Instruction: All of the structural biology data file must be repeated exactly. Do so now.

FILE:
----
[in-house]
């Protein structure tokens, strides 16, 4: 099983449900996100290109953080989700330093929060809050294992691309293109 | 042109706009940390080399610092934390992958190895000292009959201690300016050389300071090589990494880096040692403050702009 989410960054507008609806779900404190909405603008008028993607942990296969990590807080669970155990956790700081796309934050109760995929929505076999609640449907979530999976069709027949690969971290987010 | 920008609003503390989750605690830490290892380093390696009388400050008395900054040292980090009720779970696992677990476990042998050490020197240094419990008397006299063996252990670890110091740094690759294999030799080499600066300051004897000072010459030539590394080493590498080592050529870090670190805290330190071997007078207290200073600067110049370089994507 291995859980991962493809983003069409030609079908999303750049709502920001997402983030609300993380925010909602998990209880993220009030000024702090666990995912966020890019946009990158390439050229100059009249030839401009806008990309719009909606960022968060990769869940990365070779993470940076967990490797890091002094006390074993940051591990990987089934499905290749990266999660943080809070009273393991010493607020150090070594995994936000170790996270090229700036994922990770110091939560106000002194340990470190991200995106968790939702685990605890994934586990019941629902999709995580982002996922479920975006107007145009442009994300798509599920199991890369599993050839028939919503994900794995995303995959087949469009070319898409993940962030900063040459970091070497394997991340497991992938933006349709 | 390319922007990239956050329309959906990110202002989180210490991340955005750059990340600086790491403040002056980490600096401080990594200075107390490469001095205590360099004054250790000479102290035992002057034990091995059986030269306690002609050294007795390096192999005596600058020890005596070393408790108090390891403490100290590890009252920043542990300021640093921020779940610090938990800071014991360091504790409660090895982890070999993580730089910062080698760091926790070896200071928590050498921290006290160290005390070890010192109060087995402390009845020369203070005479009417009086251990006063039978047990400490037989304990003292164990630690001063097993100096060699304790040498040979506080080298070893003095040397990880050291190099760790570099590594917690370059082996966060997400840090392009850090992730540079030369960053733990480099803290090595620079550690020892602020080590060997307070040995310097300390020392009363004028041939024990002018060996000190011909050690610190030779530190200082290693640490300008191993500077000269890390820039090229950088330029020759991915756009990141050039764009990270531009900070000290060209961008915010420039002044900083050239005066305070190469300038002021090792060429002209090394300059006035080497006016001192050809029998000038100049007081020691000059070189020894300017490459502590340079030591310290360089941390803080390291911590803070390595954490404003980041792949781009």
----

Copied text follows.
[in-house]
């Protein structure tokens, strides 16, 4: 099983449900996100290109953080989700330093929060809050294992691309293109 | 042109706009940390080399610092934390992958190895000292009959201690300016050389300071090589990494880096040692403050702009 989410960054507008609806779900404190909405603008008028993607942990296969990590807080669970155990956790700081796309934050109760995929929505076999609640449907979530999976069709027949690969971290987010 | 920008609003503390989750605690830490290892380093390696009388400050008395900054040292980090009720779970696992677990476990042998050490020197240094419990008397006299063996252990670890110091740094690759294999030799080499600066300051004897000072010459030539590394080493590498080592050529870090670190805290330190071997007078207290200073600067110049370089994507 291995859980991962493809983003069409030609079908999303750049709502920001997402983030609300993380925010909602998990209880993220009030000024702090666990995912966020890019946009990158390439050229100059009249030839401009806008990309719009909606960022968060990769869940990365070779993470940076967990490797890091002094006390074993940051591990990987089934499905290749990266999660943080809070009273393991010493607020150090070594995994936000170790996270090229700036994922990770110091939560106000002194340990470190991200995106968790939702685990605890994934586990019941629902999709995580982002996922479920975006107007145009442009994300798509599920199991890369599993050839028939919503994900794995995303995959087949469009070319898409993940962030900063040459970091070497394997991340497991992938933006349709 | 390319922007990239956050329309959906990110202002989180210490991340955005750059990340600086790491403040002056980490600096401080990594200075107390490469001095205590360099004054250790000479102290035992002057034990091995059986030269306690002609050294007795390096192999005596600058020890005596070393408790108090390891403490100290590890009252920043542990300021640093921020779940610090938990800071014991360091504790409660090895982890070999993580730089910062080698760091926790070896200071928590050498921290006290160290005390070890010192109060087995402390009845020369203070005479009417009086251990006063039978047990400490037989304990003292164990630690001063097993100096060699304790040498040979506080080298070893003095040397990880050291190099760790570099590594917690370059082996966060997400840090392009850090992730540079030369960053733990480099803290090595620079550690020892602020080590060997307070040995310097300390020392009363004028041939024990002018060996000190011909050690610190030779530190200082290693640490300008191993500077000269890390820039090229950088330029020759991915756009990141050039764009990270531009900070000290060209961008915010420039002044900083050239005066305070190469300038002021090792060429002209090394300059006035080497006016001192050809029998000038100049007081020691000059070189020894300017490459502590340079030591310290360089941390803080390291911590803070390595954490404003980041792949781009």